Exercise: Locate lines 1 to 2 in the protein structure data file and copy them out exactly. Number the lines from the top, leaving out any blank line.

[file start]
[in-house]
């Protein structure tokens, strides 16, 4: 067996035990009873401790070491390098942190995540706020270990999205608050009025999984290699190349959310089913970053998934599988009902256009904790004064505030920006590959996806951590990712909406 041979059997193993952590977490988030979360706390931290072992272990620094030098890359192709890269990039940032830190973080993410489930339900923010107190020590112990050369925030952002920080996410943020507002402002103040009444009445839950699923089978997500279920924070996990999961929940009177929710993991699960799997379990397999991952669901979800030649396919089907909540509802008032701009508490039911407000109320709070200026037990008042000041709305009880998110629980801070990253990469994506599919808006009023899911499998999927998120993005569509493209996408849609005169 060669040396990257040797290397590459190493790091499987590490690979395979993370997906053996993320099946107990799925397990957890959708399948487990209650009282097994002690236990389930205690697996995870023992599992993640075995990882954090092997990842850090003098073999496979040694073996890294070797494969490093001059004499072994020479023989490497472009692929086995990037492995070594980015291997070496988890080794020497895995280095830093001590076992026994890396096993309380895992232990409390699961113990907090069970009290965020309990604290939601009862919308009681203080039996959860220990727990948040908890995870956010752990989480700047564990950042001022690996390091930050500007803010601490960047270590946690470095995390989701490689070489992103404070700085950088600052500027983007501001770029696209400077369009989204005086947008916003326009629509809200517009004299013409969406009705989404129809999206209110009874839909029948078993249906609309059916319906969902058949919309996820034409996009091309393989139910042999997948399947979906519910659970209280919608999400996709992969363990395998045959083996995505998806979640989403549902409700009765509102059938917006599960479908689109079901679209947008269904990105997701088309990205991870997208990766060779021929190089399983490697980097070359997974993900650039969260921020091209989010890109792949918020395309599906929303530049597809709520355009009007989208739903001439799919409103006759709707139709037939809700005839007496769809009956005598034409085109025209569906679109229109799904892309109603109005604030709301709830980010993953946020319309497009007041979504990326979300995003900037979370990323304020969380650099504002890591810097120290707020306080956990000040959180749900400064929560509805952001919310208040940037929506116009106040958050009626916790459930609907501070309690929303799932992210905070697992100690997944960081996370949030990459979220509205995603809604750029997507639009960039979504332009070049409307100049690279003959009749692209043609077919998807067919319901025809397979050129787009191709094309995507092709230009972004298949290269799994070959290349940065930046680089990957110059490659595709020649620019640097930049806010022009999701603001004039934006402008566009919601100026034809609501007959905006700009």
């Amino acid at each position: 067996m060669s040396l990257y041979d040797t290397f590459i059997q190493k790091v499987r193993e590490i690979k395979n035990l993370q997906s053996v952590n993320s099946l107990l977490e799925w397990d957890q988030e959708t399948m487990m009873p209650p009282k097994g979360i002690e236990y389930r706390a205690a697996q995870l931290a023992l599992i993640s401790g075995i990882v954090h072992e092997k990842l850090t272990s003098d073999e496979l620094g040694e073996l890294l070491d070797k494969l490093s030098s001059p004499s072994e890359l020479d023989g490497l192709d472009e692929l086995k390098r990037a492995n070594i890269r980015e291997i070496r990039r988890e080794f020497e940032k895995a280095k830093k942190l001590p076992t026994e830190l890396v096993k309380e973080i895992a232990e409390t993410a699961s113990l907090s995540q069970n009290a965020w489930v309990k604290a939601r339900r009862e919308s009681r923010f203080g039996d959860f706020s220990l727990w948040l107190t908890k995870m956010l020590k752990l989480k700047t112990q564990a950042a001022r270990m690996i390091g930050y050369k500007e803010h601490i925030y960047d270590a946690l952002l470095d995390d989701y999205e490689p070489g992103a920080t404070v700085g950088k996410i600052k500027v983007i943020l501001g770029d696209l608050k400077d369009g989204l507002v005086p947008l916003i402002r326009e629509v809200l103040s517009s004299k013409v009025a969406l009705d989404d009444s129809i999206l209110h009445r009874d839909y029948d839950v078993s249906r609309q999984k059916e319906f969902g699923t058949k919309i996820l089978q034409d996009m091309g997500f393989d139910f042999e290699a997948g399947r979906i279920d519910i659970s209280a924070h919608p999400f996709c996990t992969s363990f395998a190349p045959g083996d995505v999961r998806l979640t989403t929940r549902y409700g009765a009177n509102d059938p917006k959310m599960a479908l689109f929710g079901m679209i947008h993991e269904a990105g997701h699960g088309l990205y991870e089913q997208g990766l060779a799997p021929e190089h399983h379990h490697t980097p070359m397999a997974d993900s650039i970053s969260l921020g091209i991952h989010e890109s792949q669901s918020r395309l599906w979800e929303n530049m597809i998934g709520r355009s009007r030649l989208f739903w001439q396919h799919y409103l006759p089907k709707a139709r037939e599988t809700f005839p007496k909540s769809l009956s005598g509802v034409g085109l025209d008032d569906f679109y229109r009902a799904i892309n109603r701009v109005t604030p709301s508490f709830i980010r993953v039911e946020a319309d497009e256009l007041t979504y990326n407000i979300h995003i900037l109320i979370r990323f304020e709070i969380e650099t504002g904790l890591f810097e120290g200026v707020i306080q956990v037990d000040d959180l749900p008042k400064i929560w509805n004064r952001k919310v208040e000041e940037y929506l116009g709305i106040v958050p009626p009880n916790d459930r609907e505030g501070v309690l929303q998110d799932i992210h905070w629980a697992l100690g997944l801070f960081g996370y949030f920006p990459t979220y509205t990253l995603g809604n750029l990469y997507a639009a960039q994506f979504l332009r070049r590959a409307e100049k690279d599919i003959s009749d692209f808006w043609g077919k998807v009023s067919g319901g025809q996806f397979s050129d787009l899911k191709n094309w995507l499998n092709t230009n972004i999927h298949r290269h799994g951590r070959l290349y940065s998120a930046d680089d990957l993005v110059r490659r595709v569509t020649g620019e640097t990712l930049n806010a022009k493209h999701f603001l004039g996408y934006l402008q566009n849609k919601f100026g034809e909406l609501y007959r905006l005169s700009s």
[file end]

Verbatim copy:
[in-house]
């Protein structure tokens, strides 16, 4: 067996035990009873401790070491390098942190995540706020270990999205608050009025999984290699190349959310089913970053998934599988009902256009904790004064505030920006590959996806951590990712909406 041979059997193993952590977490988030979360706390931290072992272990620094030098890359192709890269990039940032830190973080993410489930339900923010107190020590112990050369925030952002920080996410943020507002402002103040009444009445839950699923089978997500279920924070996990999961929940009177929710993991699960799997379990397999991952669901979800030649396919089907909540509802008032701009508490039911407000109320709070200026037990008042000041709305009880998110629980801070990253990469994506599919808006009023899911499998999927998120993005569509493209996408849609005169 060669040396990257040797290397590459190493790091499987590490690979395979993370997906053996993320099946107990799925397990957890959708399948487990209650009282097994002690236990389930205690697996995870023992599992993640075995990882954090092997990842850090003098073999496979040694073996890294070797494969490093001059004499072994020479023989490497472009692929086995990037492995070594980015291997070496988890080794020497895995280095830093001590076992026994890396096993309380895992232990409390699961113990907090069970009290965020309990604290939601009862919308009681203080039996959860220990727990948040908890995870956010752990989480700047564990950042001022690996390091930050500007803010601490960047270590946690470095995390989701490689070489992103404070700085950088600052500027983007501001770029696209400077369009989204005086947008916003326009629509809200517009004299013409969406009705989404129809999206209110009874839909029948078993249906609309059916319906969902058949919309996820034409996009091309393989139910042999997948399947979906519910659970209280919608999400996709992969363990395998045959083996995505998806979640989403549902409700009765509102059938917006599960479908689109079901679209947008269904990105997701088309990205991870997208990766060779021929190089399983490697980097070359997974993900650039969260921020091209989010890109792949918020395309599906929303530049597809709520355009009007989208739903001439799919409103006759709707139709037939809700005839007496769809009956005598034409085109025209569906679109229109799904892309109603109005604030709301709830980010993953946020319309497009007041979504990326979300995003900037979370990323304020969380650099504002890591810097120290707020306080956990000040959180749900400064929560509805952001919310208040940037929506116009106040958050009626916790459930609907501070309690929303799932992210905070697992100690997944960081996370949030990459979220509205995603809604750029997507639009960039979504332009070049409307100049690279003959009749692209043609077919998807067919319901025809397979050129787009191709094309995507092709230009972004298949290269799994070959290349940065930046680089990957110059490659595709020649620019640097930049806010022009999701603001004039934006402008566009919601100026034809609501007959905006700009």